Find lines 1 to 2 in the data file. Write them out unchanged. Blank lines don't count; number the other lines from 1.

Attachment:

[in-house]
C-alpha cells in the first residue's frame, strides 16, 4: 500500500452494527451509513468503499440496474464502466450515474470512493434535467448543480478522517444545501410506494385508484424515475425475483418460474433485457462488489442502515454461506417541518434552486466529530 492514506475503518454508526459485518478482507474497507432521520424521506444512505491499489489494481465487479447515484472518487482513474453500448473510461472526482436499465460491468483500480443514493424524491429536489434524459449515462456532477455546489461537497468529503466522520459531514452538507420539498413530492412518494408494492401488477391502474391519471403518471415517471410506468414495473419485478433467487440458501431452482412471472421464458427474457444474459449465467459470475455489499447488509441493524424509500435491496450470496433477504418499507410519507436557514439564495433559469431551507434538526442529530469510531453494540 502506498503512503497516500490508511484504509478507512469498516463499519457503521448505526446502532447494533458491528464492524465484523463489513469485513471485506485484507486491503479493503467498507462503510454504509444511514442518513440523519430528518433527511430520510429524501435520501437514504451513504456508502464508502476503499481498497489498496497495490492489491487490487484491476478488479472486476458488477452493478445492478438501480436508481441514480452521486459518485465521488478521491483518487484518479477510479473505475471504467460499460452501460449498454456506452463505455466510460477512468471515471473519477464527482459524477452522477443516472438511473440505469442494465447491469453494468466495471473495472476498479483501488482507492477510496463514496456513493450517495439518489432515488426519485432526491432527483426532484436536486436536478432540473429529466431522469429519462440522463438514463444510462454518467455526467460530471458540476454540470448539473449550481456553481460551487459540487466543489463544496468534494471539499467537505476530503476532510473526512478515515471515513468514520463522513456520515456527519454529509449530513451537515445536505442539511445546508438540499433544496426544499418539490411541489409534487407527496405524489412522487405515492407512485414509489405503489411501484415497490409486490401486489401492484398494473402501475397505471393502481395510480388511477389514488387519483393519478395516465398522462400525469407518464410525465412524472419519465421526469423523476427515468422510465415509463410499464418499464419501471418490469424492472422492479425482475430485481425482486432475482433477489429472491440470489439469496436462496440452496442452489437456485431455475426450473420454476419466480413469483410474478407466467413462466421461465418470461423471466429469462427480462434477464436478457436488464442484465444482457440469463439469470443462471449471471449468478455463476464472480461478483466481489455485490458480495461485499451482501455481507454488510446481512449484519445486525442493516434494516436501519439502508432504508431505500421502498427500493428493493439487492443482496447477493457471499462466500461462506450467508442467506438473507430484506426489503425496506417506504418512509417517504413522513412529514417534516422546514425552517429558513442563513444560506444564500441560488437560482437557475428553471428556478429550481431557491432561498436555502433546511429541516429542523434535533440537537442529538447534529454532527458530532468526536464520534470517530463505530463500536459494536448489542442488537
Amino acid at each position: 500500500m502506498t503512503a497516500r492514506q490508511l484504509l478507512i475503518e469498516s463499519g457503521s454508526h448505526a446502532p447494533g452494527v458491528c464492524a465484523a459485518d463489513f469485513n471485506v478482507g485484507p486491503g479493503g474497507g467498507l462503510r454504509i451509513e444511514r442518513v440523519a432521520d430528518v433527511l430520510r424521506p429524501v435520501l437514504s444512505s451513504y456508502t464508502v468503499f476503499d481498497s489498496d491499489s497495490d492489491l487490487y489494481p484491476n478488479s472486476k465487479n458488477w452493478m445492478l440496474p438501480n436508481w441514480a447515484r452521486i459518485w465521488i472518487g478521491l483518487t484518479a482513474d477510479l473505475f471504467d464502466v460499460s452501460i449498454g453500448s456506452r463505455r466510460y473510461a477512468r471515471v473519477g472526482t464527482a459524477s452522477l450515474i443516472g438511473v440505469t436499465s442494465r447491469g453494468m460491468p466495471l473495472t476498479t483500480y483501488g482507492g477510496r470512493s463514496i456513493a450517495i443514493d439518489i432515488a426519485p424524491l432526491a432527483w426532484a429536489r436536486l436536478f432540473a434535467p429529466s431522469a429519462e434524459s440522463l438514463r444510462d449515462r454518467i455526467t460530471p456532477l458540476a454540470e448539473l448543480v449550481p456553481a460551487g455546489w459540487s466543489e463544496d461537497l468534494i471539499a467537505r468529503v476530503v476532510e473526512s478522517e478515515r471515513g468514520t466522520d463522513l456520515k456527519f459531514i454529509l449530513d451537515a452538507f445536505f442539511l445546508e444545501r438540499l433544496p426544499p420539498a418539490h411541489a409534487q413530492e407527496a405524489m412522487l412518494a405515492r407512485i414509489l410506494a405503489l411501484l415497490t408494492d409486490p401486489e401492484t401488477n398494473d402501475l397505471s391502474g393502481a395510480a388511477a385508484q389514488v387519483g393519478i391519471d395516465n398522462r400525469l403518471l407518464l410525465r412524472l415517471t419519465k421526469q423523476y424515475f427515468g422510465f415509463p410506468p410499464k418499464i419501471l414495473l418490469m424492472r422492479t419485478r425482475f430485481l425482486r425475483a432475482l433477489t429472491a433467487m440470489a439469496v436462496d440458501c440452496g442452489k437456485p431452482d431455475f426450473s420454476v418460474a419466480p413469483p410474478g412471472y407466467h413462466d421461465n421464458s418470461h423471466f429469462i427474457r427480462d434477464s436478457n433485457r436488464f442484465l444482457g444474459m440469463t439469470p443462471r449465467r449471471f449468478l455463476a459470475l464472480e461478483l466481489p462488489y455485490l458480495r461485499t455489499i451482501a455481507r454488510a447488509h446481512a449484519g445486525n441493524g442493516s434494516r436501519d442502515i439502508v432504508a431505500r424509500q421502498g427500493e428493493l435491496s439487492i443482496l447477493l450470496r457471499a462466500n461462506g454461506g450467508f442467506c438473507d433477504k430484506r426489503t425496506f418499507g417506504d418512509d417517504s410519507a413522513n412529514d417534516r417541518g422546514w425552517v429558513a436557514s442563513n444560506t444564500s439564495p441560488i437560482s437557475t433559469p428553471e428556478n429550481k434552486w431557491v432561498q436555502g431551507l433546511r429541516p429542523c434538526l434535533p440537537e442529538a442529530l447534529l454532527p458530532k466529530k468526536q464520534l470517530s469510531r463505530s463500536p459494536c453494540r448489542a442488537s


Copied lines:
[in-house]
C-alpha cells in the first residue's frame, strides 16, 4: 500500500452494527451509513468503499440496474464502466450515474470512493434535467448543480478522517444545501410506494385508484424515475425475483418460474433485457462488489442502515454461506417541518434552486466529530 492514506475503518454508526459485518478482507474497507432521520424521506444512505491499489489494481465487479447515484472518487482513474453500448473510461472526482436499465460491468483500480443514493424524491429536489434524459449515462456532477455546489461537497468529503466522520459531514452538507420539498413530492412518494408494492401488477391502474391519471403518471415517471410506468414495473419485478433467487440458501431452482412471472421464458427474457444474459449465467459470475455489499447488509441493524424509500435491496450470496433477504418499507410519507436557514439564495433559469431551507434538526442529530469510531453494540 502506498503512503497516500490508511484504509478507512469498516463499519457503521448505526446502532447494533458491528464492524465484523463489513469485513471485506485484507486491503479493503467498507462503510454504509444511514442518513440523519430528518433527511430520510429524501435520501437514504451513504456508502464508502476503499481498497489498496497495490492489491487490487484491476478488479472486476458488477452493478445492478438501480436508481441514480452521486459518485465521488478521491483518487484518479477510479473505475471504467460499460452501460449498454456506452463505455466510460477512468471515471473519477464527482459524477452522477443516472438511473440505469442494465447491469453494468466495471473495472476498479483501488482507492477510496463514496456513493450517495439518489432515488426519485432526491432527483426532484436536486436536478432540473429529466431522469429519462440522463438514463444510462454518467455526467460530471458540476454540470448539473449550481456553481460551487459540487466543489463544496468534494471539499467537505476530503476532510473526512478515515471515513468514520463522513456520515456527519454529509449530513451537515445536505442539511445546508438540499433544496426544499418539490411541489409534487407527496405524489412522487405515492407512485414509489405503489411501484415497490409486490401486489401492484398494473402501475397505471393502481395510480388511477389514488387519483393519478395516465398522462400525469407518464410525465412524472419519465421526469423523476427515468422510465415509463410499464418499464419501471418490469424492472422492479425482475430485481425482486432475482433477489429472491440470489439469496436462496440452496442452489437456485431455475426450473420454476419466480413469483410474478407466467413462466421461465418470461423471466429469462427480462434477464436478457436488464442484465444482457440469463439469470443462471449471471449468478455463476464472480461478483466481489455485490458480495461485499451482501455481507454488510446481512449484519445486525442493516434494516436501519439502508432504508431505500421502498427500493428493493439487492443482496447477493457471499462466500461462506450467508442467506438473507430484506426489503425496506417506504418512509417517504413522513412529514417534516422546514425552517429558513442563513444560506444564500441560488437560482437557475428553471428556478429550481431557491432561498436555502433546511429541516429542523434535533440537537442529538447534529454532527458530532468526536464520534470517530463505530463500536459494536448489542442488537